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As Asean chair, PH to push for code of conduct in South China Sea

/ 04:57 PM January 11, 2017
FILE - This May 11, 2015, file photo, shows land reclamation of Mischief Reef in the Spratly Islands in the South China Sea.  A landmark ruling on an arbitration case filed by the Philippines that seeks to strike down China's expansive territorial claims in the South China Sea will be a test for international law and world powers. China, which demands one-on-one talks to resolve the disputes, has boycotted the case and vowed to ignore the verdict, which will be handed down Tuesday, July 12, 2016,  by the U.N. tribunal in The Hague. (Ritchie B. Tongo/Pool Photo via AP, File)

This May 11, 2015, file photo, shows land reclamation of Mischief Reef in the Spratly Islands in the South China Sea. AP File Photo

Foreign Affairs Secretary Perfecto Yasay Jr. on Wednesday said the Philippines will push for the Code of Conduct in the South China Sea as the government takes on the chairmanship of the Association of Southeast Asian Nations (Asean) this year.

“The Philippines will pick up where the Laos chairmanship of Asean left off,” he said in a press briefing.

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READ: PH to press code of conduct in South China Sea

“We are referring to the joint commitment of Asean and China to fast-track discussions on the Declaration of Conduct of Parties in the South China Sea or DOC, even as we complete a framework on the Code of Conduct of Parties in the South China Sea or COC by mid-2017,” he said.

“During our chairman of Asean, we will intensify efforts for the completion of a framework of the COC during the first half of the year,” Yasay said.

This year’s Asean Summit will be held in the Philippines.

The DOC, agreed upon by the Asean member-states and China in 2002, was supposed to pave the way for a COC, which will help manage tensions in disputed areas in South China Sea. However, more than a decade has passed and the parties have yet to settle on the completion of the COC.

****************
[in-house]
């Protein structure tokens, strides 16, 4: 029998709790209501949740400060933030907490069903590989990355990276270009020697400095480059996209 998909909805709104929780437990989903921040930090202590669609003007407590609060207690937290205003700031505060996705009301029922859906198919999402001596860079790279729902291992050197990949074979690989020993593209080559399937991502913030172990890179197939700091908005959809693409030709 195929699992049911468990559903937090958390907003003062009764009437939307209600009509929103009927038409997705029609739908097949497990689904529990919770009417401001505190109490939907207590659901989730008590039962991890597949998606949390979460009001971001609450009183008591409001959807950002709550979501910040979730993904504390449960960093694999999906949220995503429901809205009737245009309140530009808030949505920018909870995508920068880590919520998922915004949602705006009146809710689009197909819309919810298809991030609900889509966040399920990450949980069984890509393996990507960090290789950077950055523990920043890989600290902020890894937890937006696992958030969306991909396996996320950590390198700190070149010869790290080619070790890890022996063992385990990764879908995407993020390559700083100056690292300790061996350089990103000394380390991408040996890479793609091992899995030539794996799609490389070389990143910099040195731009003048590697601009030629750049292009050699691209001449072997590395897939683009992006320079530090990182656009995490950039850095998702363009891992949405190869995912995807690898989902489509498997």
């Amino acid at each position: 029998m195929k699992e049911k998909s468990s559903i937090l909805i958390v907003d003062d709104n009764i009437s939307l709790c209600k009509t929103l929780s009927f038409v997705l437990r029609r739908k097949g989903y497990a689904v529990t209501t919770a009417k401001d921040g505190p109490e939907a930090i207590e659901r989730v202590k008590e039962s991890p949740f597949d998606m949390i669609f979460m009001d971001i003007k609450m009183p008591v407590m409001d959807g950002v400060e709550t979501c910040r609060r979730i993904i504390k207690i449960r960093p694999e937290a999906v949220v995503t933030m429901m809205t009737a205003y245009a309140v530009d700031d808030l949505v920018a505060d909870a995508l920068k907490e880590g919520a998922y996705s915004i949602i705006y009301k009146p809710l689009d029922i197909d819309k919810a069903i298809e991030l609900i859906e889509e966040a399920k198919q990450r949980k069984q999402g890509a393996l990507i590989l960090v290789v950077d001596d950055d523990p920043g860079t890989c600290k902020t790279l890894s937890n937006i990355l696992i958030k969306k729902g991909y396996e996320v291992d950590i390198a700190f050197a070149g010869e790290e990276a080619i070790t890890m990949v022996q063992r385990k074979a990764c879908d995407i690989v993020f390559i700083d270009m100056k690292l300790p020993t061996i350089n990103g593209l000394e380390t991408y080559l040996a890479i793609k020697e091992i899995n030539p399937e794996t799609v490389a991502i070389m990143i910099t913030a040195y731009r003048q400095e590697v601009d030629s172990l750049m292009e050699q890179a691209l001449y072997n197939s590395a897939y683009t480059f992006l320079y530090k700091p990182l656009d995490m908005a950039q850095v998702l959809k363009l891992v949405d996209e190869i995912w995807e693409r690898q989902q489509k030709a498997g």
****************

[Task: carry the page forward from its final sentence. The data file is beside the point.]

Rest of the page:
Yasay said representatives of the parties are already discussing the framework for the COC.

“We might term it as a framework for now. At the end of the day it can be an entire code of conduct,” he said.

Yasay admitted that it took a while for the revival of talks and he could not ensure the approval of a COC or its framework by mid-2017. He said he remains positive and hopeful.

President Rodrigo Duterte has been on “friendly” relations with China amid the Permanent Court of Arbitration ruling in favor of the Philippines in its petition questioning China’s controversial “nine-dash line” claim in South China Sea.

However, the secretary said the government will not raise the issue of the arbitral ruling during talks with other Asean nations and China.

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“It is my understanding that it might not be a good idea to include the arbitral tribunal position (in the COC),” he said.

“It is my understanding that it might not be a good idea to include in the Code of Conduct any reference on the arbitral tribunal position. That is something that is presently disputed between the Philippines and China,” he said.

Nevertheless, Yasay said the Asean will “very clearly” not allow the continuation of reclamation and militarization in the disputed areas of South China Sea.

Yasay said the Philippines will also “bring to the table a number of measures that the Duterte administration has successfully initiated.”

“I personally consider the return of our Filipino fishermen to the Scarborough shoal a victory of he rule of law,” he said, as an example.

The secretary said working with China has resulted in both the “return of Filipino fisherman to Scarborough Shoal without the Philippines asking China to let them go back and the de-escalation of tension in the Scarborough Shoal area and the region as a whole.”

Duterte will lead the launch of the Philippine’s chairmanship of the Asean in Davao City on Sunday. RAM

READ: 4,000 cops to secure Davao launching of Asean, Miss U

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TAGS: ASEAN, Association of Southeast Asian Nations, Code of Conduct, PH, South China Sea
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